Charles I. Jones, an economist at Stanford University, has “disassembled” American economic growth into component parts, such as increases in capital investment, increases in work hours, increases in research and development, and other factors. Looking at 1950–1993, he found that 80 percent of the growth from that period came from the application of previously discovered ideas, combined with heavy additional investment in education and research, in a manner that cannot be easily repeated for the future. In other words, we’ve been riding off the past.
Oddly, it is the so-called \”economic right\” — which complains bitterly about decades of increasing taxes and regulation and litigation and government privilege — which finds such a claim hardest to accept.
No, no, this \”economic rightist\” is simply overjoyed to accept, even promote, that argument.
For it\’s is saying that the great Post WWII economic expansion was nothing to do with high unionisation rates, Bretton Woods, restrictions upon capital movements, high marginal tax rates, fixed exchange rates or any other of the \”liberal\” or \”social democratic\” (use one for the US, the second for Europe) theories that are so often advanced.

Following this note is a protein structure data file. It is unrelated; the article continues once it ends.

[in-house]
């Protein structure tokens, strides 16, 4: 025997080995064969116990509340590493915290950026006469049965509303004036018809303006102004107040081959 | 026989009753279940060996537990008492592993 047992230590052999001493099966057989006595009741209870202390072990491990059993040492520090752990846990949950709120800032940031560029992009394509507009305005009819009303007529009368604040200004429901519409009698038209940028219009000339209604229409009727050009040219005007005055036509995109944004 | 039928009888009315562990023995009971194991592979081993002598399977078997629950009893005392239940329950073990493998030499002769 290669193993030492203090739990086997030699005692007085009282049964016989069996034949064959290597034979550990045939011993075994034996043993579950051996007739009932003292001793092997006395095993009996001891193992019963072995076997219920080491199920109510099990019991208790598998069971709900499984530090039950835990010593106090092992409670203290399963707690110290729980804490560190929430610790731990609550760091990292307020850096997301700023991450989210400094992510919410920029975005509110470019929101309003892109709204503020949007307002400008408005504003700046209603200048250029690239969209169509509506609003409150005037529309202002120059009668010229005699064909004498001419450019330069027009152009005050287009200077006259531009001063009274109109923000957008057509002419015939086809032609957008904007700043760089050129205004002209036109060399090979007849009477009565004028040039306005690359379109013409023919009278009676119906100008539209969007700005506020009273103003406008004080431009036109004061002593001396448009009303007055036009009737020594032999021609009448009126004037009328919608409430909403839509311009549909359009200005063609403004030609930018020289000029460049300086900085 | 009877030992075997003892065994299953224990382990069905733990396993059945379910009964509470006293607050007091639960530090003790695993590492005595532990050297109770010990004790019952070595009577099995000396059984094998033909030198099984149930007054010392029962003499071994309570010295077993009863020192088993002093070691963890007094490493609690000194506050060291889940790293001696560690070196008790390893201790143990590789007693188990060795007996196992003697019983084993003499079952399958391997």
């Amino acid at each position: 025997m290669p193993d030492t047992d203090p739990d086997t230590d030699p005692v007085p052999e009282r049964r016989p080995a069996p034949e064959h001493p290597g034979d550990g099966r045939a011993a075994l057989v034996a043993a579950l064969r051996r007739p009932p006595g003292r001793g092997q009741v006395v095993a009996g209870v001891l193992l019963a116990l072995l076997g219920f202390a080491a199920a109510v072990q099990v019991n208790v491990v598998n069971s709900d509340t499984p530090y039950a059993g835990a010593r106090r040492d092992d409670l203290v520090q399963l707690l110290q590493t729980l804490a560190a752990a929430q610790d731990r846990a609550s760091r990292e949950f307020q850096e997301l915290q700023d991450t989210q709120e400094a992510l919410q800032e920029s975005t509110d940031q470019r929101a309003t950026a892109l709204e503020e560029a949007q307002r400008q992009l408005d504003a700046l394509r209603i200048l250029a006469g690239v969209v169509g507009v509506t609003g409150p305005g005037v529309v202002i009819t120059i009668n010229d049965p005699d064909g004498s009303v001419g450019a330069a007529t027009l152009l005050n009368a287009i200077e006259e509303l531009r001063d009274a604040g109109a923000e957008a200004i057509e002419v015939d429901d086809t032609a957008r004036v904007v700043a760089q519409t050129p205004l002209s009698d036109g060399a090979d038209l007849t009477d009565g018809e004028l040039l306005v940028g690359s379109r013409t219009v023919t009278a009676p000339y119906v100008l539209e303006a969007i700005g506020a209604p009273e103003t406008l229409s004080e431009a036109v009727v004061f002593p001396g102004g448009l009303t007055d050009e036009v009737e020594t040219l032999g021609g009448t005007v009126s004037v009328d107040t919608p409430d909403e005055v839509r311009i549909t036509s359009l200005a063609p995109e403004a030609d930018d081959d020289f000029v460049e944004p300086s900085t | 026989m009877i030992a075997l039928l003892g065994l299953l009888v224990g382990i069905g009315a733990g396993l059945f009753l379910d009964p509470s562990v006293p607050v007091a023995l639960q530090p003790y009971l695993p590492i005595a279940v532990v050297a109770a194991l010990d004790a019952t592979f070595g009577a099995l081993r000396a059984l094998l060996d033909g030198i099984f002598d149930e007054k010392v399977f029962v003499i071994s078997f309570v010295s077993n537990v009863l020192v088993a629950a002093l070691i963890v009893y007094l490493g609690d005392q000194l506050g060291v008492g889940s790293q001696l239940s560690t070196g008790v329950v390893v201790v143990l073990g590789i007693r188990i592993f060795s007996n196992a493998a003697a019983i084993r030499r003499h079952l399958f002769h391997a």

It was driven by the lack of economic growth in 1929-1945, a lack of economic growth which was accompanied by technological and productivity advances. That is, Post WWII growth happened not because of the policies enacted but despite them.
Another way of looking at this: we all know that growth when you\’re well behind the possible technological production frontier is easier than growth when you\’re at it. This is why a poor place like China or India can grow at 8-10%, year after year, for decades even, while mature economies struggle to manage a consistent 2.5-3%.
There was somewhere between none and fuck all economic growth in the US (and many other economies) in the 1929-1945 period. But the production frontier continued to move outwards, indeed, the 30s are one of the all time great decades for both technology and productivity improvements. The 50s to the 80s were simply playing catch up, in the same way that China and India are now.